Vote to Self-determination initiative: Quo vadis, direct democracy?

mw. The Self-determination initiative (SBI) was rejected on 25 November 2018 with 66.3 per cent of the votes. Now the Voto-Studie1 (vote survey) on citizens’ voting behaviour comes to results that give us a lot to think about.
For example, 43 per cent of the over 1,500 voters surveyed stated that “they found it rather difficult to understand what the bill was about” (Voto-Studie p. 4) – an alarmingly high proportion in the country of direct democracy. But no wonder – as the “information” provided by politicians, the media and representatives of large corporations was often confusing or even runs counter to facts! Accordingly, one-third of the naysayers cited “Switzerland’s credibility as an international negotiating partner” as their main motive, which was in reality not compromised at all by the initiative. 16 per cent voted “against Switzerland sealing itself off”, which was also not the issue. And, as a result of thousands of repetitions, the title “Anti-Human Rights Initiative” remained stuck in many people’s minds ...
In the report of the newspaper “Neue Zürcher Zeitung” on the Voto-Studie, it was apparently now suddenly possible to state briefly, objectively and comprehensibly what the initiative was about: “At its core, the Self-determination initiative wanted the Federal Constitution to be established as the supreme source of law and to take precedence over international law – with the exception of mandatory international law. International law contradicting the Federal Constitution was to be renegotiated and, if necessary, terminated.”2 Why not explain it like this before the vote? In that case the readers would have had no problem understanding the concern of the initiative. The proponents, at any rate, had apparently understood it, because they voted largely in favour “because one wanted to remain sovereign or self-determined” (Voto-Studie p. 25).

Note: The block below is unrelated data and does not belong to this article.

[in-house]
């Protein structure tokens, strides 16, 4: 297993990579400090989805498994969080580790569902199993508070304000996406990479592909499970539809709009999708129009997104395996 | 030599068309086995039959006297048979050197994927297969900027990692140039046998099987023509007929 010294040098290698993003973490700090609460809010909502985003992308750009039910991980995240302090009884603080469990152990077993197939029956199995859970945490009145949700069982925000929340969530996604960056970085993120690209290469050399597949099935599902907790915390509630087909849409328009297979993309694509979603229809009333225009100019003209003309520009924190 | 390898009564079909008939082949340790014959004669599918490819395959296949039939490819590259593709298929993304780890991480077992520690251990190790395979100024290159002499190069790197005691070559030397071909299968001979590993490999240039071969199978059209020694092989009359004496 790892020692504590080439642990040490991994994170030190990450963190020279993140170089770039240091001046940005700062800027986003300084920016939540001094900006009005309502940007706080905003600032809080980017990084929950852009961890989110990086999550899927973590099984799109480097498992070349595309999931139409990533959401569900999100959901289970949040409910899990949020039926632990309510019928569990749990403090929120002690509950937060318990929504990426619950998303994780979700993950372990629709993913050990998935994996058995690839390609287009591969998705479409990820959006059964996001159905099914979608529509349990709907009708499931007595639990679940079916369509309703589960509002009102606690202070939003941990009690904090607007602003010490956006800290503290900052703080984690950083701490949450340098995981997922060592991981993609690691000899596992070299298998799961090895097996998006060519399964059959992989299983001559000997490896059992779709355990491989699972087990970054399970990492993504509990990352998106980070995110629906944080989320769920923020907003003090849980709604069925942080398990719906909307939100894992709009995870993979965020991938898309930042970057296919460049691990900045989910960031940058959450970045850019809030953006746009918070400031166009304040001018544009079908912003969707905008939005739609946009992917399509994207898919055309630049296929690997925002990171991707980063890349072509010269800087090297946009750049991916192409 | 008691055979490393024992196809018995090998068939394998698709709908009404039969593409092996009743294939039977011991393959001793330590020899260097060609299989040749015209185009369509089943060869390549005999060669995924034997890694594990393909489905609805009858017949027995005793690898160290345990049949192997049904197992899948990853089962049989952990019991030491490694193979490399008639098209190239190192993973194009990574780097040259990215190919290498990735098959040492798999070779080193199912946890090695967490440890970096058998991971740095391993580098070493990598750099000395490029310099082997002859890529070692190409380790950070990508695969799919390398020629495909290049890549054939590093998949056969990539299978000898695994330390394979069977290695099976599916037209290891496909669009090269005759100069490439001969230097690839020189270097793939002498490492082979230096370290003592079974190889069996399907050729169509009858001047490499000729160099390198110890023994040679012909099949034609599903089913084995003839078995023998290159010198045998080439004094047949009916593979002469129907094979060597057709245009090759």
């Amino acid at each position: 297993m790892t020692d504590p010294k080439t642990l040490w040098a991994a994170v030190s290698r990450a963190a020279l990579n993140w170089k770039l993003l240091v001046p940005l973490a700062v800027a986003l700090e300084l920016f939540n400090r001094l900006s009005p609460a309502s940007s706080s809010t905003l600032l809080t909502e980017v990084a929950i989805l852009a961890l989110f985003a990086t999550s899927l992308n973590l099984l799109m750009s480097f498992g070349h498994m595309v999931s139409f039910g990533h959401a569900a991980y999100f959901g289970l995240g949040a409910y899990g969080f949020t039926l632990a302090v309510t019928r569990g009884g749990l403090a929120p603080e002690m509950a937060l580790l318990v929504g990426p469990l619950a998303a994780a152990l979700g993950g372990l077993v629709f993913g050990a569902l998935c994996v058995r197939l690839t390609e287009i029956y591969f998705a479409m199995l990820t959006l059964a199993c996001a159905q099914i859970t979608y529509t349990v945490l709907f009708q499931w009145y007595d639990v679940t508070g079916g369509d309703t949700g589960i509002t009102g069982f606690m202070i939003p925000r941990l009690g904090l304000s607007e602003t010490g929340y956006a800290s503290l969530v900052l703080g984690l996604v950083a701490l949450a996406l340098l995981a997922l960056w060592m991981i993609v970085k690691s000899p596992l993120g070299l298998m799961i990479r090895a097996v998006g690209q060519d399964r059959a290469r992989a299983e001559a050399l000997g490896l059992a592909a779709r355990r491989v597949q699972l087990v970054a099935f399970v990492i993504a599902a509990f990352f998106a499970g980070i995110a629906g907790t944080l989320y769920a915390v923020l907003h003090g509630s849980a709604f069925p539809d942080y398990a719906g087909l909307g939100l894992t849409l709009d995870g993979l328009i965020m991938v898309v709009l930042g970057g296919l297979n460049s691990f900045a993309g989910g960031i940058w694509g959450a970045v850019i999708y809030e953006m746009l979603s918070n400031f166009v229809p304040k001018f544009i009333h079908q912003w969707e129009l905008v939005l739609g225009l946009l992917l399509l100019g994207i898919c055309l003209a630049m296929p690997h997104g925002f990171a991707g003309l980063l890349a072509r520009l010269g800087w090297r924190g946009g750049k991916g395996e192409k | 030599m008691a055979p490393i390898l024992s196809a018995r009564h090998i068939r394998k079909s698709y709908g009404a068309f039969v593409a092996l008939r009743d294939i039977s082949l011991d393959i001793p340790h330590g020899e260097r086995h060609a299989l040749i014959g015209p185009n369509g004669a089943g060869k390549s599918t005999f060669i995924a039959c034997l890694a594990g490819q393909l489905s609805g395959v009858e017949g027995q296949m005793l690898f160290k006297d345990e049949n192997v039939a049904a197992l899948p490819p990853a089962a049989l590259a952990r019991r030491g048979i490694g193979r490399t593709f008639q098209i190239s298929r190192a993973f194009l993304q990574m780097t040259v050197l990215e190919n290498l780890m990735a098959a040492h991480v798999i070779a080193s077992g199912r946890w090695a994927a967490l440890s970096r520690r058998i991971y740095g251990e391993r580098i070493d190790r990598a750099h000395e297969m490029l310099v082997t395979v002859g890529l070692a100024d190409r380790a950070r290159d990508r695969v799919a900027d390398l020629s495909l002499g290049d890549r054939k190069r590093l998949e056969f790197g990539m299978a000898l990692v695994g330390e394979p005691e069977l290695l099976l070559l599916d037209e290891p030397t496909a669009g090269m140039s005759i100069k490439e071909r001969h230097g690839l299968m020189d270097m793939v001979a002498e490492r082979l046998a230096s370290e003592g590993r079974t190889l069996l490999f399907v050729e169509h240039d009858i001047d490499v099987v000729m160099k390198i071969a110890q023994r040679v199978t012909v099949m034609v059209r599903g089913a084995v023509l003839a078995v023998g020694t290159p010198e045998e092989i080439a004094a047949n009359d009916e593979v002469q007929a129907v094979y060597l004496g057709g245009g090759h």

Free formation of opinion instead of small-scale thinking

Another – extremely alarming – finding of the study is the increasing sharpness towards people and groups with different political views: “The decisive factor for the decision taken was primarily the political attitudes, first and foremost party identification: […] There was hardly anyone in the left-wing camp who might have agreed to the request (6 or 7 % agreement). But even in the political centre and, moreover, to the moderate right, the SVP (Swiss People’s Party) initiative could not achieve a majority. Only on the far right was it able to achieve a majority, albeit a clear one (74%). Generally speaking, ideological or party-political affiliation dominated the decision so strongly, that other characteristics were only of minor importance.” (p. 23; emphasis mw)
This kind of small-scale thinking may be common in some representative democracies, but it is alarming in direct democracy. An objective discussion of the most diverse opinions is an indispensable prerequisite for the formation of democratic opinion. In Switzerland, honest and open exchange of opinions at the regulars’ table or at an open forum for discussion has always been the rule. Of course, we have also seen some instances of political trench warfare in the past, but in principle the way in which fellow citizens deal with each other in their joint responsibility for the commune is quite different from that prevailing in the authoritarian state. The fact that our political culture has suffered such damage as expressed in the Voto-Studie – above all in connection with the overriding question of how closely Switzerland should link itself to the EU and other supranational constructs – is an alarm signal. We citizens, but also the media, are called upon not to continue pouring oil on the fire, but to do our utmost to help cultivate and strengthen our community-related political culture.    •

1    Voto-Studie zur eidgenössischen Volksabstimmung vom 25. November 2018, finanziert von der Schweizerischen Bundeskanzlei. (Study on the federal referendum of 25 November 2018, financed by the Swiss Federal Chancellery.) Authors: Thomas Milic, Alessandro Feller and Daniel Kübler, Centre for Democracy Studies Aarau (ZDA), and Anke Tresch, Laurent Bernhard, Laura Scaperrotta and Lukas Lauener, FORS, the social science research centre in Lausanne.
2    “Zu schwere Kost für das Stimmvolk” (“Too heavy food for the electorate“). “Neue Zürcher Zeitung” from 11 January 2019